Nov. 5, 2021
On a Friday afternoon, Chuck Burgess, Dacia Slater and three of Slater’s friends found themselves in the Wellness Resource Center reaching their hands to the ceiling and shouting, “purple fudge!”
Burgess, a staff psychologist at the MU Counseling Center, and Slater, a senior theatre and social work double major, were running through their workshop, “Acting Confident.” The program helps people manage anxiety through a combination of cognitive behavior therapy (CBT) and improv theatre exercises.
“People should expect to be a little bit uncomfortable because we are talking about social anxiety, and that is not something people usually like to talk about,” Slater said. “They should also expect to laugh and get to know people … You get to be silly and nobody can judge you.”
During the run-through, Slater led an improv exercise called “purple fudge.” A volunteer acts out a situation that gives them anxiety. If the volunteer hits a point in the scenario where they tend to be the most anxious, someone can call out, “purple fudge,” at which point the person can put themselves in the scene and show what they would usually do or an idea that they might have.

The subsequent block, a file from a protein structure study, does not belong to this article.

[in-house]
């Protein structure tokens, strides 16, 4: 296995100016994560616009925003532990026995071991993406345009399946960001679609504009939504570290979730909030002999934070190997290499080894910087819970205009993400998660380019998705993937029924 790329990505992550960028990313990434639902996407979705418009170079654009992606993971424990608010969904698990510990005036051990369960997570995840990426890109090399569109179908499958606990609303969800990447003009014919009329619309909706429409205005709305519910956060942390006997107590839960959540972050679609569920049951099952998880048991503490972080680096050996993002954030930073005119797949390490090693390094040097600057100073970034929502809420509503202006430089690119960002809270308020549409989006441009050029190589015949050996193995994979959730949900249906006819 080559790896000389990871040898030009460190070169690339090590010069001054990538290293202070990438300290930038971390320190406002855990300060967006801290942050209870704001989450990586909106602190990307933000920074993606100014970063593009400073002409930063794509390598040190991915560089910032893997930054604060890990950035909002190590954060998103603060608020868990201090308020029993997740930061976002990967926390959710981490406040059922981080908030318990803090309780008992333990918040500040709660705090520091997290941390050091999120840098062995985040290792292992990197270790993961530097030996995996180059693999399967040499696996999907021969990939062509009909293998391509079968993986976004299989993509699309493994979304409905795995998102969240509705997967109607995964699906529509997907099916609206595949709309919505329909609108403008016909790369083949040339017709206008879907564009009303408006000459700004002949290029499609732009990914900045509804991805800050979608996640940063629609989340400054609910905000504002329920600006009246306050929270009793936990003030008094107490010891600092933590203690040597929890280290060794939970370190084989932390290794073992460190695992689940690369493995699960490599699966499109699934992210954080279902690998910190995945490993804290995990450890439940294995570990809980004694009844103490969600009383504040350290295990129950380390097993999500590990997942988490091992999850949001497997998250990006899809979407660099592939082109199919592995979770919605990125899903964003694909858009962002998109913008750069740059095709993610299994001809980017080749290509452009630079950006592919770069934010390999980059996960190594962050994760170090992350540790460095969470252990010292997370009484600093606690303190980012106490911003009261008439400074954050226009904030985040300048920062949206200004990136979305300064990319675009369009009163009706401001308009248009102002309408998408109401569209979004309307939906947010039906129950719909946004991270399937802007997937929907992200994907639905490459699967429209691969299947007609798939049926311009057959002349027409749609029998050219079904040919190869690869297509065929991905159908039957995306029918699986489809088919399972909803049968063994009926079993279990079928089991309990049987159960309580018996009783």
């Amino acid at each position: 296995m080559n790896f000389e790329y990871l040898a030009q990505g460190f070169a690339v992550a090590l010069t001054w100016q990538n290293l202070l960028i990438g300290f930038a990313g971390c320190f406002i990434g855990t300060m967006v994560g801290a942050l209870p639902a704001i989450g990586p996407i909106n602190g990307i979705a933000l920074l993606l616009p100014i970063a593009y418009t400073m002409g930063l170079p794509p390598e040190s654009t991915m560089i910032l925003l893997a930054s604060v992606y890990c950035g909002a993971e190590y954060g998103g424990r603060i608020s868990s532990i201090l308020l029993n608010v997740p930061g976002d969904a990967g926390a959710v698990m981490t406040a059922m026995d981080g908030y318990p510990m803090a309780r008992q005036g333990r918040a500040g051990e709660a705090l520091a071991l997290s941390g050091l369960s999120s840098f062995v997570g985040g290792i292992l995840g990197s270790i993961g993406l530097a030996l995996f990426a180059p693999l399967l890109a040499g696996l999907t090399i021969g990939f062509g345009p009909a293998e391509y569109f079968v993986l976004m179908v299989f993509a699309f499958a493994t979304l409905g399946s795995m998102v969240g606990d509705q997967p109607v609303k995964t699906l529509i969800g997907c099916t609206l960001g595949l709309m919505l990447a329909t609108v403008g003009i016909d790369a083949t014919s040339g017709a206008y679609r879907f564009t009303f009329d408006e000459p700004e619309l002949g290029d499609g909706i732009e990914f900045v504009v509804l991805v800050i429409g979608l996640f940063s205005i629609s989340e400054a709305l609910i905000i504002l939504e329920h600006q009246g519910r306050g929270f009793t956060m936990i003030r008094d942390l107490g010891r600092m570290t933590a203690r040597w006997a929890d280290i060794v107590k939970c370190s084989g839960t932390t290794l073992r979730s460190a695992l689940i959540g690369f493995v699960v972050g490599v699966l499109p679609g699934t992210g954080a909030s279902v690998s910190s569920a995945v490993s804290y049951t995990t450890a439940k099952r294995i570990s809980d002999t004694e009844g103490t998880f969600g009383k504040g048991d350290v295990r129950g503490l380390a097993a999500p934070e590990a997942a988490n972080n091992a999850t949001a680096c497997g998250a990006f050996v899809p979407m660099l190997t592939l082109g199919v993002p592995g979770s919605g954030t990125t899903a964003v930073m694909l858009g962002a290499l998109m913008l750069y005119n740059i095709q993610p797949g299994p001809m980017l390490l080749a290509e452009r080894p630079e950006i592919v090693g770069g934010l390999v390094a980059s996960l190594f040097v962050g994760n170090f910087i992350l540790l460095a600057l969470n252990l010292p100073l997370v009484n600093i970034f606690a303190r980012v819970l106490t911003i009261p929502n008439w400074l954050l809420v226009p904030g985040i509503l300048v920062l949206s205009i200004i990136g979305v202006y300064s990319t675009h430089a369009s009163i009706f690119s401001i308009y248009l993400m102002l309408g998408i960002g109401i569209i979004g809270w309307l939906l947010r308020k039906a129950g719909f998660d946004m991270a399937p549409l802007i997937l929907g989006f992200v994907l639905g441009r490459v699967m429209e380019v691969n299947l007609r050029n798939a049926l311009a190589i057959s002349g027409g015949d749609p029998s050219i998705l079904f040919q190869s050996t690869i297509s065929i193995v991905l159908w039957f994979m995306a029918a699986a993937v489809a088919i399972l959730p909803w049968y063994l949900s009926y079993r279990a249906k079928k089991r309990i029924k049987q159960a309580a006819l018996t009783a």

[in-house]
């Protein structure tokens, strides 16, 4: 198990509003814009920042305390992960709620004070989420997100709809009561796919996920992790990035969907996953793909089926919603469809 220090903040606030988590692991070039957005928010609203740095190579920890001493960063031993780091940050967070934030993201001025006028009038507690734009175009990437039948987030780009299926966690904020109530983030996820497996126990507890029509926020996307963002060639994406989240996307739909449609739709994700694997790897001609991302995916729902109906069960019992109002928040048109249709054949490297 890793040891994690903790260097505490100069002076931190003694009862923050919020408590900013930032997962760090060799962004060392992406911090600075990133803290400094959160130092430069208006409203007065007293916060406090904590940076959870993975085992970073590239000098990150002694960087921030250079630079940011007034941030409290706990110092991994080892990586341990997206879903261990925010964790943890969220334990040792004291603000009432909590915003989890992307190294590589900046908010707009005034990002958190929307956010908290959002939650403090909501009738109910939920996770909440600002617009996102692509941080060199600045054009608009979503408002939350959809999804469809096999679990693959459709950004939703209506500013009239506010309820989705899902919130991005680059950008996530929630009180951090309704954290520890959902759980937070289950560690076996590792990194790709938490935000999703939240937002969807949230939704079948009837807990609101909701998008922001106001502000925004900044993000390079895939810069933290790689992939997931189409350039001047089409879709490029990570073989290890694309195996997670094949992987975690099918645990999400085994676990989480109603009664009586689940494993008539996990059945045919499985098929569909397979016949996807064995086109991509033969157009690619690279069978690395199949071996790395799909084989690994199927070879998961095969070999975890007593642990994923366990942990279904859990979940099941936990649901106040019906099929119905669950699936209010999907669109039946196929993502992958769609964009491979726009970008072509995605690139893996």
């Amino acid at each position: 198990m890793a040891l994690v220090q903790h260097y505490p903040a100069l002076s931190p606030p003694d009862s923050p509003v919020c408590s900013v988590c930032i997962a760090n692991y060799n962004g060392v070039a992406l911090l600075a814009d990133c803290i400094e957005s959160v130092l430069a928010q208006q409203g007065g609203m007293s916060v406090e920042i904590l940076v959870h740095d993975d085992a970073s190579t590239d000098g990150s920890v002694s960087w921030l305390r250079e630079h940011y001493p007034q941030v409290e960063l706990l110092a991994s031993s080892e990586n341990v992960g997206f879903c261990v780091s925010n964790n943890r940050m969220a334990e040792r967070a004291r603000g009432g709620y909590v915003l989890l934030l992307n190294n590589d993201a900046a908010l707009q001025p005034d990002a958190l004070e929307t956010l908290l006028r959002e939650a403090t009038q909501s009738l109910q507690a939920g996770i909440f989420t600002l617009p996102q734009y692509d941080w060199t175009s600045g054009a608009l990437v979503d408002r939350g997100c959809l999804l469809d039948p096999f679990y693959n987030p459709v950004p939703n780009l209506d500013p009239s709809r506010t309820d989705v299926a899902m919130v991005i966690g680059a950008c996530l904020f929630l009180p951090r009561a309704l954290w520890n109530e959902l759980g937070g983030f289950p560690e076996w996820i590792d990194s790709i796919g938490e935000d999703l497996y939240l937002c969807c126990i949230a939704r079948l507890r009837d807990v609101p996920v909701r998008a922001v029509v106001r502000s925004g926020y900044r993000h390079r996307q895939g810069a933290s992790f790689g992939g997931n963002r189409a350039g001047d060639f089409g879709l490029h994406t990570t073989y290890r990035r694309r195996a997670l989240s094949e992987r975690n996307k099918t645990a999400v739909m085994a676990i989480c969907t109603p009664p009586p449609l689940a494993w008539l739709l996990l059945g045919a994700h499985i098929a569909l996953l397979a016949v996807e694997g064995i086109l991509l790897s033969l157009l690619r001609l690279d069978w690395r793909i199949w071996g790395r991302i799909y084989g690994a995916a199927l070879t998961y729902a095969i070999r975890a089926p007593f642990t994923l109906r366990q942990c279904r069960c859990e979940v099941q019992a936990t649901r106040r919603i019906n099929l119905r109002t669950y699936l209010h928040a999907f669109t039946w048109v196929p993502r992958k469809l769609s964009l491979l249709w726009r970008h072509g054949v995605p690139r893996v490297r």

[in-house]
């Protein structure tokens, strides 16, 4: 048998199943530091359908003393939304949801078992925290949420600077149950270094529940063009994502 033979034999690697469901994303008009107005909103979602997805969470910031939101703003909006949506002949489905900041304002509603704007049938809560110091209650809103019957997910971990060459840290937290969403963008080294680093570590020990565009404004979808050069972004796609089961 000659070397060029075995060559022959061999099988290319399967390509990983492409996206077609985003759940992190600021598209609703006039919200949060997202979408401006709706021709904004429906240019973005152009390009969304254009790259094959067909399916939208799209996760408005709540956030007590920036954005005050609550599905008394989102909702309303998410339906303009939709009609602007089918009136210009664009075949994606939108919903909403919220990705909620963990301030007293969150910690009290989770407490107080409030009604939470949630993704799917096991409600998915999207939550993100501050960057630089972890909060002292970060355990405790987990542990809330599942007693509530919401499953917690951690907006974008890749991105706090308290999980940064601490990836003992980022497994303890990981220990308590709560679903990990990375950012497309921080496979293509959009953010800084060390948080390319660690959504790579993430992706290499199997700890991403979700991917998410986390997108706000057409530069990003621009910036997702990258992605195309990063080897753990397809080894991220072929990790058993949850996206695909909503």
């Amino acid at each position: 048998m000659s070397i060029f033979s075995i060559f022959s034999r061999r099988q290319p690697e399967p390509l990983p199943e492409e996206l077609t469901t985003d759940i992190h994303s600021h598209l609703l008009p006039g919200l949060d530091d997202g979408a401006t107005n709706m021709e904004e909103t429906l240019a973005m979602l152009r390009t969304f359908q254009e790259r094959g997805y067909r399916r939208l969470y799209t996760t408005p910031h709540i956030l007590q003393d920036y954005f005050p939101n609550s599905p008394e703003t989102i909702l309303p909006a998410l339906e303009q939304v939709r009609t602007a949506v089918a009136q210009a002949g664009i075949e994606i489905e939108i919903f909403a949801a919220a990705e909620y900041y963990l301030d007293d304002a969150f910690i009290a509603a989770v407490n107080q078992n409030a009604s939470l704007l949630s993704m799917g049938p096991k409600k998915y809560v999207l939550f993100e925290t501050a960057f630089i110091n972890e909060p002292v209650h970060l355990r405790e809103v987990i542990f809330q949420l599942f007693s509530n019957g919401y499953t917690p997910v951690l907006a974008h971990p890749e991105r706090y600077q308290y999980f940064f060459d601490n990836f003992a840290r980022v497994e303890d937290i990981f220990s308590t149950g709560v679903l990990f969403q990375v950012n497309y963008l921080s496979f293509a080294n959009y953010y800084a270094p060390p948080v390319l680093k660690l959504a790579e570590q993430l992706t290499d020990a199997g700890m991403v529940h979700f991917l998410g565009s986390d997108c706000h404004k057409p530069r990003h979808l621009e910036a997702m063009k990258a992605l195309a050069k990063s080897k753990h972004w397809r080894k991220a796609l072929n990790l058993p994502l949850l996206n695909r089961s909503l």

“Practicing the situations that bring people social anxiety helps with that anxiety,” Slater said. “When they get to those situations in real life, they’ll have the tools to move forward.”
The goal is to teach people to recognize and challenge their own thoughts.
“We can’t just turn our emotions off,” he adds, but through CBT, “We can learn how to engage with our thoughts differently,” Burgess said. “By becoming more aware of why certain thoughts make us feel anxious, people can identify ways to reduce anxiety.”
Slater said she hopes people find a benefit in the power of theatre in healing — especially when it comes to mental health.
“We tend to overthink, and that’s what causes the social anxiety,” Slater said. “Improv is just the art of trying to think of things on the fly and go with it.”